When you’re done, cut the bundle down the middle (please make sure that both sides are equally secured by the spring onions) so it fits into your pot.
5) Season the soup. The high heel gourmet (a.k.a. Miranti) says that first we must get the salty aspect right. First, add the fish sauce, followed by some salt. When you’re happy with the saltiness, drop the rock sugar into the pot (Always handy to have some crushed ones ready at hand, its easier to apportion and cook). The rock sugar is meant to offset the bitter taste of the herbs. Then you taste the soup again to ascertain if more salt is needed.
6) Take out the shrimp shells and leave the bouquet garni.
7) Increase the heat to high again. Add the mushrooms, tomatoes, young coconut flesh if you have it, and the prawns/shrimp.
If you want your Tom Yum to be quite hot and spicy, you can add chilies right now, but if you want it somewhat spicy but not over the top, you add them later once its done boiling.
8) Let it come back to a boil, then turn off the heat right away. At this stage you can add the Nam Phrik Pao, crushed chilies, lime juice, and milk if you like.
9) Garnish with green onion, a slice of lime and cilantro.
It was yummy and really simple to make!
Much thanks to the high heel gourmet for her meticulous recipe and cooking instructions (though I’m afraid I might have deviated here and there and not done her much justice):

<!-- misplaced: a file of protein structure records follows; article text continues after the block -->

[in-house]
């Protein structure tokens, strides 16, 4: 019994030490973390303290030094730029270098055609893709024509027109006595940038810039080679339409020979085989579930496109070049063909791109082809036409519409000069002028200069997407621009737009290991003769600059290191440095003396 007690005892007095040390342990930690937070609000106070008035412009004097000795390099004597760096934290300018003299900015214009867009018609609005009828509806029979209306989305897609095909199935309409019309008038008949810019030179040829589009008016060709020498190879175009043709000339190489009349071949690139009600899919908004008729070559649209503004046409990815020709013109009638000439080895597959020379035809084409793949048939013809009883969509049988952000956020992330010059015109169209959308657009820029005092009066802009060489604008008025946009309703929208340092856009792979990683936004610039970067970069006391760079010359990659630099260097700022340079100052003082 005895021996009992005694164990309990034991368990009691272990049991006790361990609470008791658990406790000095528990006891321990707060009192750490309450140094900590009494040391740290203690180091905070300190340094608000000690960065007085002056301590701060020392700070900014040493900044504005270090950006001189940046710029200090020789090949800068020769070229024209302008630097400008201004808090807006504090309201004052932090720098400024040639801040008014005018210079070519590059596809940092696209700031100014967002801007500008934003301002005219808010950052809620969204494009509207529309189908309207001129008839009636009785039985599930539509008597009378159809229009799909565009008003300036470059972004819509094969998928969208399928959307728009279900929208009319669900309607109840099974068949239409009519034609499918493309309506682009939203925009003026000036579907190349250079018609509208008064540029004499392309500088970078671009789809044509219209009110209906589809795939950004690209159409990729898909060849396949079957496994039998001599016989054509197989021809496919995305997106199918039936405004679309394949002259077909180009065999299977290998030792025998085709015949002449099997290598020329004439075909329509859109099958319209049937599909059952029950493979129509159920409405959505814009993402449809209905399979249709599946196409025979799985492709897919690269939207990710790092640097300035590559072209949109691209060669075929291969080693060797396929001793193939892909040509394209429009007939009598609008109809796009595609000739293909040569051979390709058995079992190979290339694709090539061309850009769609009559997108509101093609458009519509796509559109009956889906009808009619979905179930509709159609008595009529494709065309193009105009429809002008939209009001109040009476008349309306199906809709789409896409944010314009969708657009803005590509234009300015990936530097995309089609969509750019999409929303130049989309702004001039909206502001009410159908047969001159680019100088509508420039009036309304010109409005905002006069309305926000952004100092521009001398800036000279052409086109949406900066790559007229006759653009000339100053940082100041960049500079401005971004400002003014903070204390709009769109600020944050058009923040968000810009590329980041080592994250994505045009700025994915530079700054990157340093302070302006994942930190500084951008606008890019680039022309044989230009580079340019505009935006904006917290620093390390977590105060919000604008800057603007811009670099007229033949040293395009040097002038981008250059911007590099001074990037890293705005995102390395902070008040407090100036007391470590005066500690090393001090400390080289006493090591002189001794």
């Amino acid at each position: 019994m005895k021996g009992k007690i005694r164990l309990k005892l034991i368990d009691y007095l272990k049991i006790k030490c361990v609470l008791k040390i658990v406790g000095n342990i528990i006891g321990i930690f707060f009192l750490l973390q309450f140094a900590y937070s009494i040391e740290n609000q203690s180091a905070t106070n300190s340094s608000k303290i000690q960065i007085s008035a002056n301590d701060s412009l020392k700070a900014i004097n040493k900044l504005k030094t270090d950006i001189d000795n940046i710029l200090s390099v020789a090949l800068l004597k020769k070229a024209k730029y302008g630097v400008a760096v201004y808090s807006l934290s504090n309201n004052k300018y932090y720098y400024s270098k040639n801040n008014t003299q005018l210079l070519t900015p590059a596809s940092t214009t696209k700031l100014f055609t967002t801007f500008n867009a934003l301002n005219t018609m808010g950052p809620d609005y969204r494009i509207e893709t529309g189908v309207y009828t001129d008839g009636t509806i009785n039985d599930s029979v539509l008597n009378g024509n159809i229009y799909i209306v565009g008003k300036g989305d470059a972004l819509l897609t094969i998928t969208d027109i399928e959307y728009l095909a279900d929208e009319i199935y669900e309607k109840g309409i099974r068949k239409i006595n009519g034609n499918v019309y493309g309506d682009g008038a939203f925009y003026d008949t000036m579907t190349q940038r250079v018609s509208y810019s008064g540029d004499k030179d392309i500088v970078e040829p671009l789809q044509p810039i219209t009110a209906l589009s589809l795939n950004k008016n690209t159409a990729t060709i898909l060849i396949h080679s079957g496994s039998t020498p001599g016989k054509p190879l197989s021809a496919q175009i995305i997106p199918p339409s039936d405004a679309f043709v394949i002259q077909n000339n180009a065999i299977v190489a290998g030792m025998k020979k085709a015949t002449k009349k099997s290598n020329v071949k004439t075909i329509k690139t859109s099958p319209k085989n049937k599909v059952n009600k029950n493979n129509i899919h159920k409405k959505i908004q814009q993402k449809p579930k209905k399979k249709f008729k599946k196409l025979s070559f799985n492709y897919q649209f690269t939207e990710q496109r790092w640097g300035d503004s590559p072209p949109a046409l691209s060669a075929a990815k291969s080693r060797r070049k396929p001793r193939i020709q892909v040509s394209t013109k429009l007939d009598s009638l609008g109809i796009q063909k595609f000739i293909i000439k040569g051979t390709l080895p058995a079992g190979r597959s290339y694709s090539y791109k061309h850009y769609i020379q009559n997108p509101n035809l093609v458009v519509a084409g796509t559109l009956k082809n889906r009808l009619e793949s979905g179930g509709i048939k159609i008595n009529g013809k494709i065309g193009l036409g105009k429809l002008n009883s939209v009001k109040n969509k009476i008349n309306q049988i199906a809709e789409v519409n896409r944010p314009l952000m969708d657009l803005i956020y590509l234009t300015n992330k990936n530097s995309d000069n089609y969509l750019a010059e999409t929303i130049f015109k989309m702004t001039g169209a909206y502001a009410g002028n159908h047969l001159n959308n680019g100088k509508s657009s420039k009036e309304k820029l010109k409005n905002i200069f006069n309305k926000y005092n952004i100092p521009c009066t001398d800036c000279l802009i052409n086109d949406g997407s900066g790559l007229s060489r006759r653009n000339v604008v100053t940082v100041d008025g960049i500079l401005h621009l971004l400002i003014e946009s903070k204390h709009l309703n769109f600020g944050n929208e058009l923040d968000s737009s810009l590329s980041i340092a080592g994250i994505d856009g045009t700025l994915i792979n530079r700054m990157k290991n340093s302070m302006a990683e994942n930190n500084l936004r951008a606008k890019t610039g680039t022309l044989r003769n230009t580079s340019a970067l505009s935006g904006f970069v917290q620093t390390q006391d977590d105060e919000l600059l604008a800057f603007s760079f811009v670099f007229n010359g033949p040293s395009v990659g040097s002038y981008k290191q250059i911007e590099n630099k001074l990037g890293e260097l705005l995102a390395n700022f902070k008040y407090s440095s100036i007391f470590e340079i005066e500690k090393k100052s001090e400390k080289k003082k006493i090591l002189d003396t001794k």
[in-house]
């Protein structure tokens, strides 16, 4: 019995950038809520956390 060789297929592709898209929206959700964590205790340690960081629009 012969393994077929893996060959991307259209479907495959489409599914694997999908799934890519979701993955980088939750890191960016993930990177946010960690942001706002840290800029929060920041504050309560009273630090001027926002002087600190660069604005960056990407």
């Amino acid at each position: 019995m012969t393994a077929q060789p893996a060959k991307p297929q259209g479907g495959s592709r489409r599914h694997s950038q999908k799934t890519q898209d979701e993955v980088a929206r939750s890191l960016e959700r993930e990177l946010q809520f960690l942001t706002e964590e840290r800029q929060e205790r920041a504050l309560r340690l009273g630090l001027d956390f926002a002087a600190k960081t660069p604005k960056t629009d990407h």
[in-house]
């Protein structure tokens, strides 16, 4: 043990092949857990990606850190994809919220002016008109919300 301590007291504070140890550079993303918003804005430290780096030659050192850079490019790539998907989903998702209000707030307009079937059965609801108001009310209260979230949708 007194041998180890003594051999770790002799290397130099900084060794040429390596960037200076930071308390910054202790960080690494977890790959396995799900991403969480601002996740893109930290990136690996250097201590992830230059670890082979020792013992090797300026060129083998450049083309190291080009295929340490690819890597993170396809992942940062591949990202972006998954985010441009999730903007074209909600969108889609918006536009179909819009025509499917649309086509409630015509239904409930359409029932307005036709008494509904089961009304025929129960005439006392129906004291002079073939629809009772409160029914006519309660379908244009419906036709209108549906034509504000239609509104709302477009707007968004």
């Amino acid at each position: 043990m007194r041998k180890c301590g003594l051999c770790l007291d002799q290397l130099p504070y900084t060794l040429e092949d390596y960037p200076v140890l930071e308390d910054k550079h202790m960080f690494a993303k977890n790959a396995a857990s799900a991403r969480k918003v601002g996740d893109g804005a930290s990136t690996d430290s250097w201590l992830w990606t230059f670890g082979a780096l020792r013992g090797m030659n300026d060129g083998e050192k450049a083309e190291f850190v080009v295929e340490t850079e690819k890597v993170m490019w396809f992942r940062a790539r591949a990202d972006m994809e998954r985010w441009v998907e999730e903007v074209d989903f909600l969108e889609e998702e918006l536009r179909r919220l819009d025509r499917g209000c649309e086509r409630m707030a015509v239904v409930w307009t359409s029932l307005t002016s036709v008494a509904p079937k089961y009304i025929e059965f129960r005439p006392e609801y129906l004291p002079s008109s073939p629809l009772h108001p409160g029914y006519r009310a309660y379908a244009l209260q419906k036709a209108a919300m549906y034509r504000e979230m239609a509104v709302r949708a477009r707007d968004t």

Adapted from High Heel Gourmet’s recipe. Hers is the real deal though 😉
So for my next bento, I did a Naruto Kyaraben seaweed art. Again, I used the same tools as before but its easier this time around as the ingredients required for the seaweed art is only cheese and seaweed. I thought ikura would be perfect for giving him that volcanic bubbly nine-fox demon effect so I added that in as well. It helps that I love ikura 😉
So first, you draw an outline of your bento so you can draw your design within these boundaries. And then you draw your character, emphasizing on the black areas. You will cut out only the white bits. I think I shot myself in the foot by finding a drawing so intricate that it was difficult to cut the white bits properly T___T
I put some rice into the bento, topped with seaweed and placed the slice of cheese where I wanted it. I’m not sure if it was a lucky mistake that I placed the cheese on the rice while it was still hot! So basically my cheese was warm and sticky such that anything that stuck to it cannot be removed! Therefore if you mess up the placement of the character here, its all ruined! On the bright side, the seaweed is more adhesive and very unlikely to fly away.
Once you’ve stuck the seaweed character onto the cheese, build your bento! Ikura against a dark seaweed background lends a little mystery to the overall effect 😉 and the tiny yellow tomatoes were just there to contrast with the smaller ikura.
Time taken to complete: 1.5 hours